We get lots of comments and questions about various aspects of caring for linen – from stains on linen tablecloths to fading colours in clothes. Whilst all our products are made with top-quality pure linen, are properly dyed and fixed, and are pre-washed to avoid shrinking, we know that many of you have had problems with items from other sources. So we thought we would do some troubleshooting and round up these queries into one place that will help you care for your linen.
Q. My linen has been dry cleaned. Can I wash it back to softness?
If your linen item has been pre-washed it won’t shrink further and should be safe to wash, but use very low temperatures to be safe. Fabric softener should help too.
Q. Do linen products need treating before first use?
Sometimes retailers will tell you to soak your linen in cold water and vinegar before use. This may be because the linen is poor quality and requires softening, or they are worried about the colours fading. All LinenMe products are pre-washed so they are super soft already, and our expert dyeing process ensures colours will stay bright.
Q. Why do I get lint from linen tea towels?
The looser the weave, the greater the amount of lint produced, so choose a tighter weave, like the fabric we use in our highly absorbent tea towels. Washing a few times may reduce the lint deposited if the fabric is good quality.
Q. Will my linens shrink?
If your items have not been pre-washed there is a chance that they will shrink after the first wash. Follow the manufacturer’s care instructions and choose low temperatures in the wash and tumble dryer. Good quality European linen shrinks 5% on first wash, which is why we always pre-wash our linen before we sell it. Poorer standard linens will shrink more.
Q. How can I avoid pilling?
Use tightly woven linen fabrics and wash in a detergent with enzymes to reduce pilling. It’s not possible to completely avoid it, but this should minimise it.
Q. Should I use fabric softener on linen products?
Yes, it’s fine to use fabric softener to add extra softness for bedding or towels, but it’s not essential as linen softens naturally with every wash. Adding a splash of vinegar or lemon juice to the wash will have the same effect (but lemon juice may affect colour-fastness).
Q. Why is my linen fading?
Colour fading occurs when linen has not been properly processed. A reputable manufacturer will ensure that dyes are fixed. Fading will be worse on the first wash, and then should reduce. Use gentle detergent, low temperatures and avoid shoddy quality linen goods.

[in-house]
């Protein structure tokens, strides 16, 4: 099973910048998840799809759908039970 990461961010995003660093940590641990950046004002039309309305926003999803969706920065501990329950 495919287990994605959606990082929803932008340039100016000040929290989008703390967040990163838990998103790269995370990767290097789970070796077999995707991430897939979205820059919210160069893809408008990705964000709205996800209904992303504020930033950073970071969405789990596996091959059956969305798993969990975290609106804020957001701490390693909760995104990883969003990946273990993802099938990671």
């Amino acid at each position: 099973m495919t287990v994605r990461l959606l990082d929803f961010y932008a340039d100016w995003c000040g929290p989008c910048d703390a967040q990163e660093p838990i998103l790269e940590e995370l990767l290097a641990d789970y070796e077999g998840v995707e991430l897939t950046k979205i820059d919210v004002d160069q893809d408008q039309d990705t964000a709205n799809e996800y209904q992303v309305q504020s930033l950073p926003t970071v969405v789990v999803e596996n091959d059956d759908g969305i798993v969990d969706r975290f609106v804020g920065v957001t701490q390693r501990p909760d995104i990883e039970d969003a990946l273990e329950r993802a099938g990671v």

Q. How do I remove rust from linen?
We’ve got a whole post on this here.
Q. Can I use bleach on linen?
It’s ok to use bleach on good quality white linen items, but you should never use it on coloured or poorer standard linen fabrics. Always read your garment’s care instructions, and avoid using bleach on older or vintage linens.
Q. Can I wash musty-smelling vintage linens?
If there are no care instructions, try washing a small area by hand in cold water first. If the linen seems fine, try machine washing on very low or the delicate cycle and add fabric softener to give a pleasant smell.
Q. Should I pre-wash linen fabric before sewing?
Yes, as the linen will shrink when first washed and this can make it tricky to get sizing right if you are sewing with the fabric. Once you’ve washed it and made your garments, good quality linen won’t shrink again if washed properly.
Q. How do I remove stains from my linen?
Check out this post for details of stain removal from linen fabric.
Q. How do I iron my linen tablecloth?
We at LinenMe love the natural crinkles and creases in linen fabric, but if you want something crisper and more formal here’s what to do. While the item is still damp give it a good shake and then crack, as if cracking a whip. Turn inside out (if clothing) and lay on a towel. Iron whilst still damp on as low a temperature as possible. Fold and store once it’s dry.
We hope that gives you all the information you need to keep your linen products looking great and performing brilliantly. The key is to buy only good quality linens from a reputable manufacturer. You will save money in the long run – even if the products are more expensive initially, they will last far longer than cheaper, lower quality fabric and won’t need replacing as much (which is also great for sustainability). And they will need less care. Which leaves you time for all the other things you’d rather be doing.